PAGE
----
Prior to testing, PDP analysts washed samples for 15-20 seconds with gently running cold water as a consumer would do; no chemicals, soap, or any special wash was used. Results for more than 2 million analyses were reported by the laboratories in 2015 and are too numerous to be included in their entirety in this summary. The PDP database file for 2015 and annual summaries/database files for previous years are available on the PDP website at http://www. ams.usda.gov/pdp or by contacting MPD.

In 2015, over 99 percent of the samples tested had residues well below the tolerances established by the EPA with 15 percent having no detectable pesticide residue.

Residues exceeding the established tolerance were detected in 0.53 percent (54 samples) of the total samples tested (10,187 samples). Of these 54 samples, 18 were imported (33 percent) and 36 were domestic (67 percent). Residues with no established tolerance were found in 3.9 percent (394 samples) of the total samples tested (10,187 samples). Of these 394 samples, 259 were domestic (65.7 percent), 129 were imported (32.8 percent), and 6 were of unknown origin (1.5 percent).

Fruit and vegetable samples are collected at terminal markets and large chain store distribution centers from which food commodities are supplied to supermarkets and grocery stores. Sampling at these locations allows for residue measurements that include pesticides applied during crop production and those applied after harvest (such as fungicides, growth regulators, and sprouting inhibitors) and takes into account residue degradation while food commodities are in storage.

Participation as a PDP sampling site is voluntary, which sets it apart from State and Federal enforcement programs. In 2015, over 600 sites granted access and provided information, including site volume data, to sample collectors.

Voluntary cooperation is important to PDP and makes it possible to adjust sampling protocols in response to fluctuations in food distribution and production. Pesticides screened by PDP include those with current registered uses for the commodity being tested and compounds for which toxicity data and preliminary estimates of dietary exposure indicate the need for more extensive residue data.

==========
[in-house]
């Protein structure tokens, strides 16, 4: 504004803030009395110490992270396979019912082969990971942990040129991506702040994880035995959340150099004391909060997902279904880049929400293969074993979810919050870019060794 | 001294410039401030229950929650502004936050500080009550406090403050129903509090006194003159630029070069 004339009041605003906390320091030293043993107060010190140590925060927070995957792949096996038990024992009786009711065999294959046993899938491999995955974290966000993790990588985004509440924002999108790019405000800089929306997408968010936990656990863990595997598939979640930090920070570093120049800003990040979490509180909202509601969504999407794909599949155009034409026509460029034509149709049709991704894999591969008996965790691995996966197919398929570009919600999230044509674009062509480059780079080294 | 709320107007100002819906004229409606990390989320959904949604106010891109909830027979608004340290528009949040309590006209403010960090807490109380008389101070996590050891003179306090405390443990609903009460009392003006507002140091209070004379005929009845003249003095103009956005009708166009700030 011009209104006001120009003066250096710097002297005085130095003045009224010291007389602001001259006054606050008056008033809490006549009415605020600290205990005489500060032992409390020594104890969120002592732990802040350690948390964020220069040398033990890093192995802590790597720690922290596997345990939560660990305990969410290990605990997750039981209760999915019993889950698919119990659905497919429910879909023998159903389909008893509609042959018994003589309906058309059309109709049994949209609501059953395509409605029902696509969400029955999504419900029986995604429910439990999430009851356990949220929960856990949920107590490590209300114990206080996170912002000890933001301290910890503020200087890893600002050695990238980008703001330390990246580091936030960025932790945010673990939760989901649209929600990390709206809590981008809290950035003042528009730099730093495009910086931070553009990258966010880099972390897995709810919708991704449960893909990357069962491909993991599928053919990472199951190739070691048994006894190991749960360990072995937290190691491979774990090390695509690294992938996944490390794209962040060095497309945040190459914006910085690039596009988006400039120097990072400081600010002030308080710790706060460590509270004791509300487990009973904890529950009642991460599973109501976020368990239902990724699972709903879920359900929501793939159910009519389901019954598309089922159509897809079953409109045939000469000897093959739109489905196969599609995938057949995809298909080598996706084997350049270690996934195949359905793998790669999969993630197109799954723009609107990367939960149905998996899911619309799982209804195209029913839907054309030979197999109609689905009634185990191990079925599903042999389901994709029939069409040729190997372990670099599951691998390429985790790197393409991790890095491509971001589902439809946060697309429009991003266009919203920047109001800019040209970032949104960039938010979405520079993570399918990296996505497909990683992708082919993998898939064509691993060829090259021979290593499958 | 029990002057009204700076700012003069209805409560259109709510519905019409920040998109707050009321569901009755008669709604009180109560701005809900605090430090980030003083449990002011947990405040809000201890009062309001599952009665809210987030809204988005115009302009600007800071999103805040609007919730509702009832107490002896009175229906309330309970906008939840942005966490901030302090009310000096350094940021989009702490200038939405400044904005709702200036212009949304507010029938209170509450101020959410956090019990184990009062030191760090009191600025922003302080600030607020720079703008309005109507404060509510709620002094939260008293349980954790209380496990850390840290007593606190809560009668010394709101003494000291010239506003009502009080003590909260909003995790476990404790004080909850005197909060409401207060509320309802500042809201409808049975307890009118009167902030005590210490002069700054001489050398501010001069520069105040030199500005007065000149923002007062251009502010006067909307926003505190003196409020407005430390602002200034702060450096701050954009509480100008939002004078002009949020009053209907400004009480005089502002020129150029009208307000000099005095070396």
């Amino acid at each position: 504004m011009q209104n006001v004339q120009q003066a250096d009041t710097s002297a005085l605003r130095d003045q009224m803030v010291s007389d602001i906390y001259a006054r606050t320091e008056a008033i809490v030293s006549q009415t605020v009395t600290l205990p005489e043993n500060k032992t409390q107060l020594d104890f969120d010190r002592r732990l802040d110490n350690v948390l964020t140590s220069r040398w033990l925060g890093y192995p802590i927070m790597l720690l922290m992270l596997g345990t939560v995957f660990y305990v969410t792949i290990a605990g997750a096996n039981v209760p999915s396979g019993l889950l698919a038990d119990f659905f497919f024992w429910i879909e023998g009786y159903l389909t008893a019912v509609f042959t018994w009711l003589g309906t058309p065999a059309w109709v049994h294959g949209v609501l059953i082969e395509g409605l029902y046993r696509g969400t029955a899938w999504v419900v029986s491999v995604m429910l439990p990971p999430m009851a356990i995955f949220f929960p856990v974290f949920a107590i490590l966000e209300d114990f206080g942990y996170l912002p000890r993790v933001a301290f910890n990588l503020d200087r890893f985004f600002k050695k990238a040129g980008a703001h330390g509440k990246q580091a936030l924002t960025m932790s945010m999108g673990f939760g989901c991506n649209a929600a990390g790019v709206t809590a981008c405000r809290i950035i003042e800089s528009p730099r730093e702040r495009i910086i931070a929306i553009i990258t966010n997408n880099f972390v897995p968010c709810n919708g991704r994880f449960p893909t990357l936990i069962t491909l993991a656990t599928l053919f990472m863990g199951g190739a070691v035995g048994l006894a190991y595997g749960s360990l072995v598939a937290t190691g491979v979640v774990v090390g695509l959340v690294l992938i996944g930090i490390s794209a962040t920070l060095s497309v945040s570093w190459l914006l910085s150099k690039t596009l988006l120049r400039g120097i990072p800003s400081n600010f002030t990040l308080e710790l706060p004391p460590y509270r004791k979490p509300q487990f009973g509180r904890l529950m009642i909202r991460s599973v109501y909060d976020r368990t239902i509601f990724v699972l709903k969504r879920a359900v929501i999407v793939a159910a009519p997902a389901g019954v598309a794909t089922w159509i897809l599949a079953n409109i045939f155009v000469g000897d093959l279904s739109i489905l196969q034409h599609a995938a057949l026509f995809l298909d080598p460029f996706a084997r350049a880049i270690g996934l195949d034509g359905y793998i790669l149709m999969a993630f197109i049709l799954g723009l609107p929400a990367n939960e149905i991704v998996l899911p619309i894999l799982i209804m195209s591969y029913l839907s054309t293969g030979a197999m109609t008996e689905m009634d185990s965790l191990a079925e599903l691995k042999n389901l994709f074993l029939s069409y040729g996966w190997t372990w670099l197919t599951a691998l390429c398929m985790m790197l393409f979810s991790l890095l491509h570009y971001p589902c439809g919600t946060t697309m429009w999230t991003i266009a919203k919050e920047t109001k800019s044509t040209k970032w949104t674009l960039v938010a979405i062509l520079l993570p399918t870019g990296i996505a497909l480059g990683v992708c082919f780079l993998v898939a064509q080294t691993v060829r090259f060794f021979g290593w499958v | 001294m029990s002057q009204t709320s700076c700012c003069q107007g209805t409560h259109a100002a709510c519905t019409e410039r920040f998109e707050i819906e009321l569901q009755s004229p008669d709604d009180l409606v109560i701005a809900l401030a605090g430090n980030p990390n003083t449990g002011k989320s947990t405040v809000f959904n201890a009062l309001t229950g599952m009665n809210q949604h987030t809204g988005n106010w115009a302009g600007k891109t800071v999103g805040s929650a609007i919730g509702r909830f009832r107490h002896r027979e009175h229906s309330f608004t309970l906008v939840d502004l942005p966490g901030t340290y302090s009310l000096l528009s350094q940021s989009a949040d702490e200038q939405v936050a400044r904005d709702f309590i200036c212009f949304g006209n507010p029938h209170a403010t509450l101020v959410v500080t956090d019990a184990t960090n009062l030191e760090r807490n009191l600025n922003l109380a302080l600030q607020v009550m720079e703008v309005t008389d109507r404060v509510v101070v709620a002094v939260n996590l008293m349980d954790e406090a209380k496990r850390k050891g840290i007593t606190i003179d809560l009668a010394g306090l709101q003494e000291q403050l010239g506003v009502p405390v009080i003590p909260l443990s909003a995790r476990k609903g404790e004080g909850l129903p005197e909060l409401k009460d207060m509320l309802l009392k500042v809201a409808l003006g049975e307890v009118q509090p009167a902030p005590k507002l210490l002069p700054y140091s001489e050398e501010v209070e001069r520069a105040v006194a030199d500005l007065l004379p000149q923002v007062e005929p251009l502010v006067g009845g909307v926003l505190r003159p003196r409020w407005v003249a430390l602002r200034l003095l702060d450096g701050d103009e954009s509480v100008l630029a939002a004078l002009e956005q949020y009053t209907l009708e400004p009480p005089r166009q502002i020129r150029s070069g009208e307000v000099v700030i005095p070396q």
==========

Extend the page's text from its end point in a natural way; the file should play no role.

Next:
The FDA listed a table of imported commodities that the agency said may warrant “special attention” in future tests. That group of commodities had at least 20 samples analyzed or with a minimum of three violations, and had a violation rate of 10 percent or higher.

Imported fruit and vegetable items on that list included:

  • Cabbage: 15 samples analyzed, violation rate of 26.7 percent
  • Cilantro: 22 samples analyzed, violation rate of 27.3 percent
  • Mushroom: 86 samples analyzed, violation rate of 26.7 percent
  • Nectarine fruit/juice: 47 samples analyzed, violation rate of 10.6 percent
  • Parsley: 18 samples analyzed, violation rate of 22.2 percent
  • Peas: 68 samples analyzed, violation rate of 13.2 percent
  • Peppers, hot: 293 samples analyzed, violation rate of 10.9 percent
  • Pineapple fruit/juice: 39 samples analyzed, violation rate of 15.4 percent
  • Radish: 21 samples analyzed, violation rate of 19.1 percent
  • Rambutan: 14 samples analyzed, violation rate of 21.4 percent
  • Scallions and shallots: 21 samples analyzed, violation rate of 19.1 percent
  • Squash (Mexico): 73 samples analyzed, violation rate of 15.1 percent
  • Strawberries fruit/juice: 89 samples analyzed, violation rate of 15.7 percent.